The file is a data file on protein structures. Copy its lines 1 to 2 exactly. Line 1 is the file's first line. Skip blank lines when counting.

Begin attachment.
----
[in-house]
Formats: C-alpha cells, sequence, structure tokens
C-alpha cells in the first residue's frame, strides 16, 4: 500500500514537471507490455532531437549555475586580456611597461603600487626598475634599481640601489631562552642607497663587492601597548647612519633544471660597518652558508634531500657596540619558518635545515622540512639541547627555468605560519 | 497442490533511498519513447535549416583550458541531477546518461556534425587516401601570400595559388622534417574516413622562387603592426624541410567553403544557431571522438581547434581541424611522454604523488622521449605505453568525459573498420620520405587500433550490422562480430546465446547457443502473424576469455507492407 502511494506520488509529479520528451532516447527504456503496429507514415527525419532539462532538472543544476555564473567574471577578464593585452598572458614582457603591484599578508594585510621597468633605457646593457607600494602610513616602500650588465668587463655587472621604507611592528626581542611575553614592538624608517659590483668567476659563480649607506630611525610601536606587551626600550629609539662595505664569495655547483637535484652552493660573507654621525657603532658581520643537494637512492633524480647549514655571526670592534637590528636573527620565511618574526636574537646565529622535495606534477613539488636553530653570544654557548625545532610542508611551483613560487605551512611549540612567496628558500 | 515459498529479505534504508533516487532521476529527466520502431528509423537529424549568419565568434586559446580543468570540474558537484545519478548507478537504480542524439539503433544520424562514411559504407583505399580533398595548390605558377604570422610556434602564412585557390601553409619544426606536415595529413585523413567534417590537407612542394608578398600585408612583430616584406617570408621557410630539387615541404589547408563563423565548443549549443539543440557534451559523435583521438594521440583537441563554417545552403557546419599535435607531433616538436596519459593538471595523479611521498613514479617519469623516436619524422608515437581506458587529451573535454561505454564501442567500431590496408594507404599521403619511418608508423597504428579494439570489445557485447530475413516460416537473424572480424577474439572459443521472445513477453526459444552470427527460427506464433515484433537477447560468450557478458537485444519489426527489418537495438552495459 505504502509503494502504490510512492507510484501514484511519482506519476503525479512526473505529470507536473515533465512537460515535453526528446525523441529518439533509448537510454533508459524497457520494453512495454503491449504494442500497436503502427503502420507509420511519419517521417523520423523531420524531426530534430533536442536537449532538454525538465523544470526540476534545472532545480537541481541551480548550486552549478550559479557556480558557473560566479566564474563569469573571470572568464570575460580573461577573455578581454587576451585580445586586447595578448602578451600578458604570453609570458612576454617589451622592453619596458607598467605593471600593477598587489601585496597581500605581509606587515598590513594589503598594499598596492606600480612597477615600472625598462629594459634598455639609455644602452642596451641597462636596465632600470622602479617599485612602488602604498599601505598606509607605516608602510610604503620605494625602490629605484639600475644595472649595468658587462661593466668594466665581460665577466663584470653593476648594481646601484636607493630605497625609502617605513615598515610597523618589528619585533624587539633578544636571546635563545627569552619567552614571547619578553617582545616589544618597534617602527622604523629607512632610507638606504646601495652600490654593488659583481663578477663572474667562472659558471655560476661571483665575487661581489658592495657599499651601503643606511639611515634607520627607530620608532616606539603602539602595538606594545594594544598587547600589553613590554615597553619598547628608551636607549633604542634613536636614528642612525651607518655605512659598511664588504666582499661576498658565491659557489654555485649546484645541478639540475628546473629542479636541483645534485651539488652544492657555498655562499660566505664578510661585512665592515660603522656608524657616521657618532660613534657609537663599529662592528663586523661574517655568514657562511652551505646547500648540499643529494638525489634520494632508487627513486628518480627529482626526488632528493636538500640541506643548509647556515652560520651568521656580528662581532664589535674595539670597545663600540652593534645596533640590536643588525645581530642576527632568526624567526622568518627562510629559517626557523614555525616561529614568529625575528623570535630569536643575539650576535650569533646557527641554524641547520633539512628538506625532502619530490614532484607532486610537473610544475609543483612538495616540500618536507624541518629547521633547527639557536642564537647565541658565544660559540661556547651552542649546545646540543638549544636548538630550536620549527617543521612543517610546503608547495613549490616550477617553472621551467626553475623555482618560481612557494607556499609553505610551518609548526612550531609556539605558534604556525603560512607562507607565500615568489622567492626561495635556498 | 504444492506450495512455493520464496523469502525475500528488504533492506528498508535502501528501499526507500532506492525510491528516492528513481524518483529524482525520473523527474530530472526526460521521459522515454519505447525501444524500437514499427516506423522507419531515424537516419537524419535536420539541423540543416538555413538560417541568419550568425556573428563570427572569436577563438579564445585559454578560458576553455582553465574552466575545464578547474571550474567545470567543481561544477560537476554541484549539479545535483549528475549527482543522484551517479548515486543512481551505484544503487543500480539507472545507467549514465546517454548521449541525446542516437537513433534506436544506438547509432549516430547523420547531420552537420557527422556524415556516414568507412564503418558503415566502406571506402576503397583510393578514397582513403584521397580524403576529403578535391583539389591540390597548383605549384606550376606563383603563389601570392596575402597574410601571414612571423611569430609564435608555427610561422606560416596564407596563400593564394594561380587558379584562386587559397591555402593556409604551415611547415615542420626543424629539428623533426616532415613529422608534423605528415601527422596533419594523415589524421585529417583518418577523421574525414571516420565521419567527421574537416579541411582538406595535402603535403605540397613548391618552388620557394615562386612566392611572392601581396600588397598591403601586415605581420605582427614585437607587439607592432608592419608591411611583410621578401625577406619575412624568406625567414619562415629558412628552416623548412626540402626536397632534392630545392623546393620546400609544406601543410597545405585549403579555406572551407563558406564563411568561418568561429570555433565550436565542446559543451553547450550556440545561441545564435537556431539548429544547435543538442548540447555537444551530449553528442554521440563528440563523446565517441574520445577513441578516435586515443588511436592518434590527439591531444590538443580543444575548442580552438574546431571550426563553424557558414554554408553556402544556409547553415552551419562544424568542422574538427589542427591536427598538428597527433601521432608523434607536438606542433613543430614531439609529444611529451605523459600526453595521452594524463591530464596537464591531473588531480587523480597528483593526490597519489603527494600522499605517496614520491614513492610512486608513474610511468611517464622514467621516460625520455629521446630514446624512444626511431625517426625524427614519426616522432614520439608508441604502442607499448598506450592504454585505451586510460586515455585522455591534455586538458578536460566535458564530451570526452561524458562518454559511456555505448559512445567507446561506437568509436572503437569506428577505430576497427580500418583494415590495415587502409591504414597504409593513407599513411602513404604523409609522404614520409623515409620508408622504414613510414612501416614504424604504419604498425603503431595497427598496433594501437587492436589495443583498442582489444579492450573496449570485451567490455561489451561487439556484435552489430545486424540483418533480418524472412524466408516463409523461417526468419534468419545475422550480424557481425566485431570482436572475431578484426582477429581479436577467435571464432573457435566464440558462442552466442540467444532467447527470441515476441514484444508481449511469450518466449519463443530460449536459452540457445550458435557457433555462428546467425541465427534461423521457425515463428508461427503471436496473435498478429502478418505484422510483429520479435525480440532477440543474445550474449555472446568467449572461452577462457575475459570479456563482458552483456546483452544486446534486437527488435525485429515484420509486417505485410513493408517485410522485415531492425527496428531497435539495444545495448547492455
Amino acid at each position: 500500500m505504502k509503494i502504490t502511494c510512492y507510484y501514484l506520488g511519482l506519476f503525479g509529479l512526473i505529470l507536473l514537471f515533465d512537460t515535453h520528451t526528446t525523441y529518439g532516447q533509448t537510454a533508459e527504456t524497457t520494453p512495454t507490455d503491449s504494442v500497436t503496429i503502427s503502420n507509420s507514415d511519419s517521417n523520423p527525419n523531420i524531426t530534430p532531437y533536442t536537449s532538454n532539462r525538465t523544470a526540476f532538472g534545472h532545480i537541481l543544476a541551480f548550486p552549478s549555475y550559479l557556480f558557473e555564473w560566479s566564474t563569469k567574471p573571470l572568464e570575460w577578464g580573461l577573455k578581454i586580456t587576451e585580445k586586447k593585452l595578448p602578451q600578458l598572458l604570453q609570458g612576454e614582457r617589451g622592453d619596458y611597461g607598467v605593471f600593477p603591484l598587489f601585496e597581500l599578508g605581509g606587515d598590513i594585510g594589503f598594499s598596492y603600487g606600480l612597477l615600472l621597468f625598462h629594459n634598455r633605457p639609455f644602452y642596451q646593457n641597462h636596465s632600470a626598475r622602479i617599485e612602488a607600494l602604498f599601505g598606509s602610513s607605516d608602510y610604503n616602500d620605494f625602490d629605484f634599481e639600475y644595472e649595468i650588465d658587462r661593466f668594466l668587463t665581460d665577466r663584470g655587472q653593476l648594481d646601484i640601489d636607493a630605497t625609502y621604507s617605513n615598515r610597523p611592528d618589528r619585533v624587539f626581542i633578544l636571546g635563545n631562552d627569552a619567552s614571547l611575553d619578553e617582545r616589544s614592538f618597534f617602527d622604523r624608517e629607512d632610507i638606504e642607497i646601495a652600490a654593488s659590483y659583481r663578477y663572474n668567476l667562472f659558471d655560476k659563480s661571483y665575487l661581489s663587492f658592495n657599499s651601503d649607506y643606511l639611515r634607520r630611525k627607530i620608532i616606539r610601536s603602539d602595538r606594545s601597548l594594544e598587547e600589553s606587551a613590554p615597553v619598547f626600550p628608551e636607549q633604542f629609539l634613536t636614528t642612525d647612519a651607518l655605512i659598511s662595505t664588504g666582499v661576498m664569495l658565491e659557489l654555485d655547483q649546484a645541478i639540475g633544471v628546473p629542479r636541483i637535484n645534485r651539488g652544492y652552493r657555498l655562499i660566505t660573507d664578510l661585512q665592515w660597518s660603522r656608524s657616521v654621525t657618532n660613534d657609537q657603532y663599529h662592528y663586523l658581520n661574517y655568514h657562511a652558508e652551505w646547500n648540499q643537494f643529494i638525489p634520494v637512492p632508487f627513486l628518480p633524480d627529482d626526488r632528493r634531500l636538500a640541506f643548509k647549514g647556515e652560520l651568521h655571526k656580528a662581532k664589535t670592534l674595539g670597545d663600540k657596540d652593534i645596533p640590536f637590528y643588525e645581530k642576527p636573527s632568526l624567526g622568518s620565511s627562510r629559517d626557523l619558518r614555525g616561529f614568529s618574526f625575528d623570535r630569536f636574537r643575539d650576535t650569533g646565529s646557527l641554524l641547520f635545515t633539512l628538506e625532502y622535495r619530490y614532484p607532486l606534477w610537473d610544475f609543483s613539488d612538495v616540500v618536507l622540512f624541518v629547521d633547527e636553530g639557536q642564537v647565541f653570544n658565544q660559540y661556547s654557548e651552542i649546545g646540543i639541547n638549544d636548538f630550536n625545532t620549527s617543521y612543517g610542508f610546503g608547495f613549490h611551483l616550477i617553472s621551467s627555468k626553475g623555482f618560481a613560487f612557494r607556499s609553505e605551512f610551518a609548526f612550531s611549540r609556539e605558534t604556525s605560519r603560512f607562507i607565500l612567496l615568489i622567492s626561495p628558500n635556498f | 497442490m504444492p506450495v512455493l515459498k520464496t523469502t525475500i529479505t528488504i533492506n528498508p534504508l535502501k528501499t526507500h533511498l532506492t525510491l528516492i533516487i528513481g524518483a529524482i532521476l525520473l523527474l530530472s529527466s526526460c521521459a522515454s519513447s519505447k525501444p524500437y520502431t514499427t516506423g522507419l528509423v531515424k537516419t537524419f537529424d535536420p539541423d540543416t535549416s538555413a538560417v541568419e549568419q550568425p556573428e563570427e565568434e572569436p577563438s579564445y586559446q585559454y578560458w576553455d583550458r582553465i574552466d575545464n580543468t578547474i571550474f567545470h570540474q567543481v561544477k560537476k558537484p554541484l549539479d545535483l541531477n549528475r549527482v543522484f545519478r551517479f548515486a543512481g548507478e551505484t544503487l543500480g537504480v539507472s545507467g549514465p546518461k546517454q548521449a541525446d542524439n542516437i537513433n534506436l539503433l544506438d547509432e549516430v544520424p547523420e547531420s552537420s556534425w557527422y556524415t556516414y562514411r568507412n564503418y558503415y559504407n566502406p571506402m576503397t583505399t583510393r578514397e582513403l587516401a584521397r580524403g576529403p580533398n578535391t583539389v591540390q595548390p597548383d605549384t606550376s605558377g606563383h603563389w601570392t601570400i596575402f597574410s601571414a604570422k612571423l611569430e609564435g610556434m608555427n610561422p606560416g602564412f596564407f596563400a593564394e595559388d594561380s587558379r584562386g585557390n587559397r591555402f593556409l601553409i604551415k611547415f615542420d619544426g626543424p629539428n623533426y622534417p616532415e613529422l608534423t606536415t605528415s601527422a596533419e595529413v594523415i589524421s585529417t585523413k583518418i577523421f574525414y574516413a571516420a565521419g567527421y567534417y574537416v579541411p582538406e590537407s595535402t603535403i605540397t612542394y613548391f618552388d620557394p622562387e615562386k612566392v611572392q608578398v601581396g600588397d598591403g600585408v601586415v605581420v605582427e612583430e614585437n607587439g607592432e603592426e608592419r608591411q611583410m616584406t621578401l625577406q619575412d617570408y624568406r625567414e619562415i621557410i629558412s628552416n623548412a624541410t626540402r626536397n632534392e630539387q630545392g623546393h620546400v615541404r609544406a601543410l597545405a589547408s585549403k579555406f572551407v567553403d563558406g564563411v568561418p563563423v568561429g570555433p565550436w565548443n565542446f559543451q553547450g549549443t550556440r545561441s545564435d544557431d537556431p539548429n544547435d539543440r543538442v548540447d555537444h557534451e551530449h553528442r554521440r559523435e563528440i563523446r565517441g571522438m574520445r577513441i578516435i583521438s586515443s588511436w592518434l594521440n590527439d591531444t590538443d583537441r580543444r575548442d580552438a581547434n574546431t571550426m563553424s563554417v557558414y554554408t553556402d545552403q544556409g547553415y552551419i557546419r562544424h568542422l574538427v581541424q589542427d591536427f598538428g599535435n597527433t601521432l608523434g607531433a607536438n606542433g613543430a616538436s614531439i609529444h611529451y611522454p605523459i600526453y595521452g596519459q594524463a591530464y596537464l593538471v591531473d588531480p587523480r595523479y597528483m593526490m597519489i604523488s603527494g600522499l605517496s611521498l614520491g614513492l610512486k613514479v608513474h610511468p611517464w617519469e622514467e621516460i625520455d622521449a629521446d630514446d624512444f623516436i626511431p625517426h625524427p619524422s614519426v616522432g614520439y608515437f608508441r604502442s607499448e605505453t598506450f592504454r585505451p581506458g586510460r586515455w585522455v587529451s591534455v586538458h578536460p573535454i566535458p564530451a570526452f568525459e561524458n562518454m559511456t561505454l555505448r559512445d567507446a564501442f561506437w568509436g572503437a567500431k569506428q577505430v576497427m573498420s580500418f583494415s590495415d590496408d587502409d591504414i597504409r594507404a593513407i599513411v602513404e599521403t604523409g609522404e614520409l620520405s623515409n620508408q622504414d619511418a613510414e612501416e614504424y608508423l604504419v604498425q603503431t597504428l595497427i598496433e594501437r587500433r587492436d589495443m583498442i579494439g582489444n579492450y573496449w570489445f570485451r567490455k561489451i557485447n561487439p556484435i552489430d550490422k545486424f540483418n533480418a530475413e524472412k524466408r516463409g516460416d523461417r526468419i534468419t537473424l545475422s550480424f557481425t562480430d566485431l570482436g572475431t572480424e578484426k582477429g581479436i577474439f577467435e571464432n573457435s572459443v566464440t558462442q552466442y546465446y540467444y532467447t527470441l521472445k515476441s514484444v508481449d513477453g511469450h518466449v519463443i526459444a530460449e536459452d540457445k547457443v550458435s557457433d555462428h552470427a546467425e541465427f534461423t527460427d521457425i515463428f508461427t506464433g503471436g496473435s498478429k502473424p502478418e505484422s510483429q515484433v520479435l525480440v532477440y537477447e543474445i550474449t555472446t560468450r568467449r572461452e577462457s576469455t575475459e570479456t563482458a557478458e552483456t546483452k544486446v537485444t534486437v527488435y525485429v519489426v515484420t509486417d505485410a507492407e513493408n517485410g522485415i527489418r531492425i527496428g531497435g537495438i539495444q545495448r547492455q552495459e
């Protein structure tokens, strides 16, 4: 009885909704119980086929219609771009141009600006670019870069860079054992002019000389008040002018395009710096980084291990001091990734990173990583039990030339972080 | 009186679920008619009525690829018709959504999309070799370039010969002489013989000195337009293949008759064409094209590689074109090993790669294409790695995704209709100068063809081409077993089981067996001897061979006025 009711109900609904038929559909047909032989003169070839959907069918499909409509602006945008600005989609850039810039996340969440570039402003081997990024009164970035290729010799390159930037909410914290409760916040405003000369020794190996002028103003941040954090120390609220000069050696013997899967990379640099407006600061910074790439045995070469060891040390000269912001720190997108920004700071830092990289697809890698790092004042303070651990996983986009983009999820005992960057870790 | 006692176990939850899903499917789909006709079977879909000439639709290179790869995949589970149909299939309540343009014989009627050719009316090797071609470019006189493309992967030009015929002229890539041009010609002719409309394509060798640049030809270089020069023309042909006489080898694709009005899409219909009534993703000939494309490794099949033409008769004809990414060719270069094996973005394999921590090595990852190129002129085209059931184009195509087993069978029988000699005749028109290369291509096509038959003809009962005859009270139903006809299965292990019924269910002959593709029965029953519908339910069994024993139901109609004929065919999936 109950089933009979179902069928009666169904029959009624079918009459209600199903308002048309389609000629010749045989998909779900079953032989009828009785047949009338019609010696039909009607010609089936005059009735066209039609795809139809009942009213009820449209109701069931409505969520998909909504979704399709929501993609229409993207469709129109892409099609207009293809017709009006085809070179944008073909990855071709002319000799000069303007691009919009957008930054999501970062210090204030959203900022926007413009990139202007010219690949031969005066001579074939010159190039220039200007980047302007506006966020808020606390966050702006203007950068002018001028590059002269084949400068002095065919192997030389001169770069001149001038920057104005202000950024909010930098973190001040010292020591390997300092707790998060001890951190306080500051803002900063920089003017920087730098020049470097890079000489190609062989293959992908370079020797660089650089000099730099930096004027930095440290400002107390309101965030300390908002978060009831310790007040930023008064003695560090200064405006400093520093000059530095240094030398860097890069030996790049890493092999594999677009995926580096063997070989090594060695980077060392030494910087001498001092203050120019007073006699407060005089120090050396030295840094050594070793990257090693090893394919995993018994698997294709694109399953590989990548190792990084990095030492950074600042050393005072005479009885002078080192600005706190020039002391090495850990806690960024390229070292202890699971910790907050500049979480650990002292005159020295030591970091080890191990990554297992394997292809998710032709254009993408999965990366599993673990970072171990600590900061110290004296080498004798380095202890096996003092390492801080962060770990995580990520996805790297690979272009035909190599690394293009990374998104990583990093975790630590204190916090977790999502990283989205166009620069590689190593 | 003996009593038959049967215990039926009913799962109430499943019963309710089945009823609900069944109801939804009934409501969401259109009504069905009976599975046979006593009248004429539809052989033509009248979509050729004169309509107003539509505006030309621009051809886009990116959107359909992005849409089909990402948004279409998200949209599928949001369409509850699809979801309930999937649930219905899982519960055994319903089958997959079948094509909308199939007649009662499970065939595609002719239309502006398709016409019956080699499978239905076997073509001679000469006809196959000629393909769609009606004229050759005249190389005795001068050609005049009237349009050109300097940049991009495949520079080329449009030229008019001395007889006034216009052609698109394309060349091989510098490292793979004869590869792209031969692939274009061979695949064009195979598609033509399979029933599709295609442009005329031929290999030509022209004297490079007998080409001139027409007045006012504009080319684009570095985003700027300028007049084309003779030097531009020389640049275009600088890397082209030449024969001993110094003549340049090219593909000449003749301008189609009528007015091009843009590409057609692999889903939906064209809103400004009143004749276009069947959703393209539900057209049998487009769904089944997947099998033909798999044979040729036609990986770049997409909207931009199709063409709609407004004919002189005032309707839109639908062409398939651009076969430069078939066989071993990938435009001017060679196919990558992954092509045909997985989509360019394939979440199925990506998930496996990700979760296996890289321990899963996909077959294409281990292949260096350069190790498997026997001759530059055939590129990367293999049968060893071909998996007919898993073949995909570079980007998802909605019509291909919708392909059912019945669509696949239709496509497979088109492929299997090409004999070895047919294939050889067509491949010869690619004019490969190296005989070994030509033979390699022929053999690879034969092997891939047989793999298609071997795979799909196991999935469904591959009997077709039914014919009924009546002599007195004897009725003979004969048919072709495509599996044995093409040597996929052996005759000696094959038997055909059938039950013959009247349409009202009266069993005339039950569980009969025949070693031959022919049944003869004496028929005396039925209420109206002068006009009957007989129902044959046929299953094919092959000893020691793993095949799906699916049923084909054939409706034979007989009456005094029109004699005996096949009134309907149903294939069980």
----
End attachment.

[in-house]
Formats: C-alpha cells, sequence, structure tokens